Mechanically activated substances possess high reactivity, which is important for many practical applications:
sintering of mechanically activated powders occurs at tens and hundreds degrees lower temperatures compared to the non-activated substances;
it is possible to carry out mechanochemical reactions directly in a milling apparatus (for instance, in a planetary mill), and the solid-phase mechanochemical synthesis is possible;
the solubility and the speed of dissolution of solids in liquids grow;
the increase of catalysts’ activity is also possible.

One of the important issues in the investigation of physico-chemical properties of mechanically activated compounds is exploration of the factors leading to reactivity increase.

Application of mechanical activation

Activation by milling as a new way to speed up physico-chemical processes is used more widely nowadays. It has already overgrown the scopes of laboratory investigations and is used to speed up technological processes or as a method to change the technological parameters of the treatment regimes of mineral raw materials.

The activation of mineral substances by milling is successfully used in coal technology, hydrometallurgical processes intensification, in the production of fertilizers, constructing materials, composite mixtures, etc. It creates a new perspective for the recycling of mineral raw materials stored in rock waste disposal areas, for the improvement of complex and far-sighted use of mineral resources, and also for lowering the environmental damage caused by industry.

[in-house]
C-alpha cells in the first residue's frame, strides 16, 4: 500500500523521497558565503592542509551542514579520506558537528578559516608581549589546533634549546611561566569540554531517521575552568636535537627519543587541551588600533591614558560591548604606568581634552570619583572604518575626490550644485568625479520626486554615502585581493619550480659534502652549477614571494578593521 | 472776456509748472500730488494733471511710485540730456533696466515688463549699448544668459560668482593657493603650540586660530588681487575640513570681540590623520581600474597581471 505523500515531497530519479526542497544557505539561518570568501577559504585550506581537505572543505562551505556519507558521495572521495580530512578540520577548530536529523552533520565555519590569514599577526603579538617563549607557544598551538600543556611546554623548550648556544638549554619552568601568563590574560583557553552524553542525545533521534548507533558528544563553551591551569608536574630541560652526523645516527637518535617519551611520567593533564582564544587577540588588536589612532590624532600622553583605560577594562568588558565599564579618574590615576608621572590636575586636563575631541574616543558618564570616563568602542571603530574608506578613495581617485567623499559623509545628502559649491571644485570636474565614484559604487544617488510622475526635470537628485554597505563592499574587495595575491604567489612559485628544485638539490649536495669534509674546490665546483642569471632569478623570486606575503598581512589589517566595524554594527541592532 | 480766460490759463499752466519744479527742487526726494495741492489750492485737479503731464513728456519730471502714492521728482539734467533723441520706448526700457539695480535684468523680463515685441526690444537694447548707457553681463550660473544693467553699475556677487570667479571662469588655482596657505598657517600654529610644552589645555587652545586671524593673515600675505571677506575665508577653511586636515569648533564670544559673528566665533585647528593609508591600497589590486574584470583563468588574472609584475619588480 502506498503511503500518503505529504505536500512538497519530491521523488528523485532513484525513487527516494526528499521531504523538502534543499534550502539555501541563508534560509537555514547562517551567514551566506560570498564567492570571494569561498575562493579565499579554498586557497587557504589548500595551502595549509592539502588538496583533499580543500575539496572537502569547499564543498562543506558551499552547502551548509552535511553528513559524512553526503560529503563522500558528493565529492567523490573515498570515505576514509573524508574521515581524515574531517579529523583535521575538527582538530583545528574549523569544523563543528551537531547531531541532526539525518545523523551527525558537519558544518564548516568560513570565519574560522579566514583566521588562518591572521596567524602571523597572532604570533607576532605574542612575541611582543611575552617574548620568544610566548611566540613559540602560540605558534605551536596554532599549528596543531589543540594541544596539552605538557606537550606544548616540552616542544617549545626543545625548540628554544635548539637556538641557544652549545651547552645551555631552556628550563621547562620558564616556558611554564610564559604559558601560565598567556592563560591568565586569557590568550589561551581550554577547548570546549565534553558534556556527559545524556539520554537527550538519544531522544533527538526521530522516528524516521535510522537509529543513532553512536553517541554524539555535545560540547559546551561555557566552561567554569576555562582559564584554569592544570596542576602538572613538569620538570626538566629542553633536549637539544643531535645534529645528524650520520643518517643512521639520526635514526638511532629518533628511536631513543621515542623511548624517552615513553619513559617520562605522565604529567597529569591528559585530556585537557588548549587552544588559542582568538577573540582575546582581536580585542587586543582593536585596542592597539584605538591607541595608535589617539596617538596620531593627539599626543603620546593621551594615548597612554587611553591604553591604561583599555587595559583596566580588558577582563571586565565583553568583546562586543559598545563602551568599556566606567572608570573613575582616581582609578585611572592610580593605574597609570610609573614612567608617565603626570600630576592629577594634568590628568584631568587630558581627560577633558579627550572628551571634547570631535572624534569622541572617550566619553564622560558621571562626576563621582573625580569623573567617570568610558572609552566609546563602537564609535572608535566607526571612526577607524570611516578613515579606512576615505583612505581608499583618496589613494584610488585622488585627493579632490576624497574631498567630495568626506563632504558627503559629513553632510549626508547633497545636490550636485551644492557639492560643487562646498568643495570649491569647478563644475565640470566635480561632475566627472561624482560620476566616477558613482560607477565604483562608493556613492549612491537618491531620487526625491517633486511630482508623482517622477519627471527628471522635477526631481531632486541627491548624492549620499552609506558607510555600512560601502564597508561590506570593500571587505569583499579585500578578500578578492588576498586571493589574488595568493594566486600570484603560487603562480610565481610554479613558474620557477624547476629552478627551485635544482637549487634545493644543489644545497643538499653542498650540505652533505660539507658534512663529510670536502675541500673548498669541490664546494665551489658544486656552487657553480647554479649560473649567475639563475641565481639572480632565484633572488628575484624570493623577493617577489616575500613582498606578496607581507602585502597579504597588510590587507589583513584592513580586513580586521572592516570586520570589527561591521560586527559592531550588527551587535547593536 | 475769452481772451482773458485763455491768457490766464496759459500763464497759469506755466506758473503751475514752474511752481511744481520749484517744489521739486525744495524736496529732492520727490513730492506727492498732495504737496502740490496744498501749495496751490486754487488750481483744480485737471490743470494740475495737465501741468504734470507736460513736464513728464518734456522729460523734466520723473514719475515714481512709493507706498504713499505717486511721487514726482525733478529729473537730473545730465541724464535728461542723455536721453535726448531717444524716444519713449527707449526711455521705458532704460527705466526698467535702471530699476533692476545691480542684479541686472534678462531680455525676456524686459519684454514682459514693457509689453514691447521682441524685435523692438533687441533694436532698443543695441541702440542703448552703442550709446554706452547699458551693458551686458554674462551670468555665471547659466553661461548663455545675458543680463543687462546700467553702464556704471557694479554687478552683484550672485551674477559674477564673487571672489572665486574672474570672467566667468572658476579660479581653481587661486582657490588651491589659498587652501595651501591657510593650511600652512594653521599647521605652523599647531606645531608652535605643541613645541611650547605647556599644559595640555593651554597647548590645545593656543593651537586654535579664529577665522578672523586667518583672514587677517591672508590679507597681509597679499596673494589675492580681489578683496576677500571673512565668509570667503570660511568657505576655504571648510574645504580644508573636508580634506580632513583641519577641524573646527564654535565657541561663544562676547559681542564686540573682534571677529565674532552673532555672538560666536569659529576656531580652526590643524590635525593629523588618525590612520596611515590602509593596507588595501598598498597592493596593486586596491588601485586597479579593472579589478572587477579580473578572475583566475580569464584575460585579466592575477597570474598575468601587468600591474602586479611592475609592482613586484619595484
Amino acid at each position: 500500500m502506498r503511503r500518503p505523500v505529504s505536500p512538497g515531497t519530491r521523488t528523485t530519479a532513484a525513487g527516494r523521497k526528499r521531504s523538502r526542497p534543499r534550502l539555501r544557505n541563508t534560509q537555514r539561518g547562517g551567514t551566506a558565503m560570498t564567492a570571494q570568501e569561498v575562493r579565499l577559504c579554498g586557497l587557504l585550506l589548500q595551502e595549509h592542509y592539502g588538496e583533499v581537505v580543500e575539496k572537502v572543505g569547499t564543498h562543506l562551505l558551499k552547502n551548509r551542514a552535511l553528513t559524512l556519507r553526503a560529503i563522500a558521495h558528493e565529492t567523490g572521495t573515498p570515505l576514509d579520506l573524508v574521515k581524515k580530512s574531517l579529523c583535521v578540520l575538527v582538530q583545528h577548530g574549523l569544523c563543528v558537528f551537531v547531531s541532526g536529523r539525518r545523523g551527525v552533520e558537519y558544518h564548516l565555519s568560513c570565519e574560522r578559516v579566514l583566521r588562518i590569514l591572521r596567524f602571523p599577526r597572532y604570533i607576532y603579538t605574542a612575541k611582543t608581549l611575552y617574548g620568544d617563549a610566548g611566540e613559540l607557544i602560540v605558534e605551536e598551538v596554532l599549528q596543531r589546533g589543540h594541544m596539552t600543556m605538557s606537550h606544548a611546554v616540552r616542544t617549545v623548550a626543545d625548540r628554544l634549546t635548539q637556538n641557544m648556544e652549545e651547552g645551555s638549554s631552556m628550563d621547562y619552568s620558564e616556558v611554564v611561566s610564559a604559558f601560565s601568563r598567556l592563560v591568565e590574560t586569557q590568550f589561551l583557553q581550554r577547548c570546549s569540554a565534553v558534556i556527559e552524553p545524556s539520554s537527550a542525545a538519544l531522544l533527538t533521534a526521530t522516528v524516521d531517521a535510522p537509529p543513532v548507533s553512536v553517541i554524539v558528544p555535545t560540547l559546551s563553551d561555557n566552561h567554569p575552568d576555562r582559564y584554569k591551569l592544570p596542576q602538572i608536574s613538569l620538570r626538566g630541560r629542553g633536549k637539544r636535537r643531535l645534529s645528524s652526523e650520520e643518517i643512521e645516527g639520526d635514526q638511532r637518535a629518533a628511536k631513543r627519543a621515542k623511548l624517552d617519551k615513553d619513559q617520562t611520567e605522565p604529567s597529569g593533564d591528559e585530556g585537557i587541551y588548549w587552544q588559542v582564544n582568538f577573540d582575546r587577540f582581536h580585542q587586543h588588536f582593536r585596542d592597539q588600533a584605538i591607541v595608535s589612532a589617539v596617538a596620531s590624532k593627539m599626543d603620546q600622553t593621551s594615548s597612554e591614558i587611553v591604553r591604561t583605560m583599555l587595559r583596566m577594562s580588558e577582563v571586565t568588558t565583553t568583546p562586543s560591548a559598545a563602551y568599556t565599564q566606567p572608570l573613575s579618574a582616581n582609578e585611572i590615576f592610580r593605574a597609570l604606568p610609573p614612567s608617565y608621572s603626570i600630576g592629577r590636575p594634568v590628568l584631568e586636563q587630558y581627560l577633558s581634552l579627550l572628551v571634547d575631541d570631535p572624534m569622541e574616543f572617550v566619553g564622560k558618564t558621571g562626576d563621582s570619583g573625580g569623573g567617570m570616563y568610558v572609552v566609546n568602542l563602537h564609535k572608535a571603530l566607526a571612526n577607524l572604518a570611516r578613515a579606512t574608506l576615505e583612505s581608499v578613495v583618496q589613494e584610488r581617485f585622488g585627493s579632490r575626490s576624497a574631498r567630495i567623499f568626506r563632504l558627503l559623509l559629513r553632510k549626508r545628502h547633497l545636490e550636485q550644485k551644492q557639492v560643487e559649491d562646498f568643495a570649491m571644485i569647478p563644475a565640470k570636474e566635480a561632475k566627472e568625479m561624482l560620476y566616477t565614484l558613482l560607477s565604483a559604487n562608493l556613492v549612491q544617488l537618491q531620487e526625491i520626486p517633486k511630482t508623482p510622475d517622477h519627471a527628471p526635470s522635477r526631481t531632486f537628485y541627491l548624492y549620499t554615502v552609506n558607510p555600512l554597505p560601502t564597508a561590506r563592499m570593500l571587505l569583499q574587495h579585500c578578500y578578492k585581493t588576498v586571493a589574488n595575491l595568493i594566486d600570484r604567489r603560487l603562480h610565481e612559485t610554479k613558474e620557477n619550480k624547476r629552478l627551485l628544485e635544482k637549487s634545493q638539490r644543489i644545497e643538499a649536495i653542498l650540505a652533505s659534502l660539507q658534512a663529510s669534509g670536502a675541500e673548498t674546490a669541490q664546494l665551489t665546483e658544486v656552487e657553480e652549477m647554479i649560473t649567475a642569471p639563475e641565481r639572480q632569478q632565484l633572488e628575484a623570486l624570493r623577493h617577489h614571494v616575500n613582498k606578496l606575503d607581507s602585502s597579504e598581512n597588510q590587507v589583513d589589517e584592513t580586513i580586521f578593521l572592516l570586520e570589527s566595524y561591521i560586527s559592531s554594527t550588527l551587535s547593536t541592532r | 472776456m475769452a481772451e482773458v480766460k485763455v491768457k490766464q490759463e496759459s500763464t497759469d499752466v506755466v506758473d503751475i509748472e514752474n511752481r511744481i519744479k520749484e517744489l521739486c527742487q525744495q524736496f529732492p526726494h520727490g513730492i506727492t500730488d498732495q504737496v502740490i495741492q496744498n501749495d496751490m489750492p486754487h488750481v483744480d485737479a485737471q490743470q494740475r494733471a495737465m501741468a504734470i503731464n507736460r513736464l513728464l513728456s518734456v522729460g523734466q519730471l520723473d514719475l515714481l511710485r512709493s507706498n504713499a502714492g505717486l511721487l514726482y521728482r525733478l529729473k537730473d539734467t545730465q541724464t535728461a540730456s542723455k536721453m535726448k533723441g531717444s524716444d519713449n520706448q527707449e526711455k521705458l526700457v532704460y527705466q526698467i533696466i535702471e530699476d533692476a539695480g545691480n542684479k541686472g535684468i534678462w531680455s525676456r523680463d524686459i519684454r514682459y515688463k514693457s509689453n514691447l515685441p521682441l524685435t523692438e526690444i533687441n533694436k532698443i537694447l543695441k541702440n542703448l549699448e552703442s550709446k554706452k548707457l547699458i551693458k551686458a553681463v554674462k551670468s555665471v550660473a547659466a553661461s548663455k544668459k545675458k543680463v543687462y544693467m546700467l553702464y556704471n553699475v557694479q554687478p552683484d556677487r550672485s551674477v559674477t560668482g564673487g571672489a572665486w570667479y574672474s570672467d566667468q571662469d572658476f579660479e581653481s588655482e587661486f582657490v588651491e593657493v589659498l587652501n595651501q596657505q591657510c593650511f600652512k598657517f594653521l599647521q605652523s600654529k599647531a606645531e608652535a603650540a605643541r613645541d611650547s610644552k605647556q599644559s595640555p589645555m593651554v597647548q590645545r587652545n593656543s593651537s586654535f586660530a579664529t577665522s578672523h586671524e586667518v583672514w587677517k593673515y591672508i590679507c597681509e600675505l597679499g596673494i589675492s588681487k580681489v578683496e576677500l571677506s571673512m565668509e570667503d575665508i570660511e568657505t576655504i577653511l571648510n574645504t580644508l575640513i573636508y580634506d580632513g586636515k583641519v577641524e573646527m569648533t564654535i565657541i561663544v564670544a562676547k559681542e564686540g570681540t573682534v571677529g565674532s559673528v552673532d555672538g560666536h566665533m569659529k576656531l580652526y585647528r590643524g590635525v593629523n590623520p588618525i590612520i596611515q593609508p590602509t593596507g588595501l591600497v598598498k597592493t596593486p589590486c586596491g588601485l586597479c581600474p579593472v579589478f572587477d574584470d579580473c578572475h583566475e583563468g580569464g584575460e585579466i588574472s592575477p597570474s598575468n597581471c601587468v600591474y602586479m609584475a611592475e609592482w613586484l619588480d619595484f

Activation by milling has promising perspectives in the processes of leaching, extraction, selective and overall dissolution of various substances. The elimination of the process limiting stages allows the manifold acceleration of the transfer of solid components into the dissolved state. The energy consumption by activation processes is compensated by the time saved and by the improved recovery of the dissolved components.

Another promising trend of using the activation by milling is the preparation of composite mixtures. Composite mixtures are widely used in various sectors of industry. They are made ready as a batch before pyroprocesses; used in the preparation of moulding powder; used for the preparation of solid solutions to serve as catalysts, or other agents; ceramics industry works on the basis of composite mixtures; they are also used during the preparation of moulding sands, fluxing agents; used for surface-covering of electrodes; used for press-forming of cermet parts and adhesive compositions.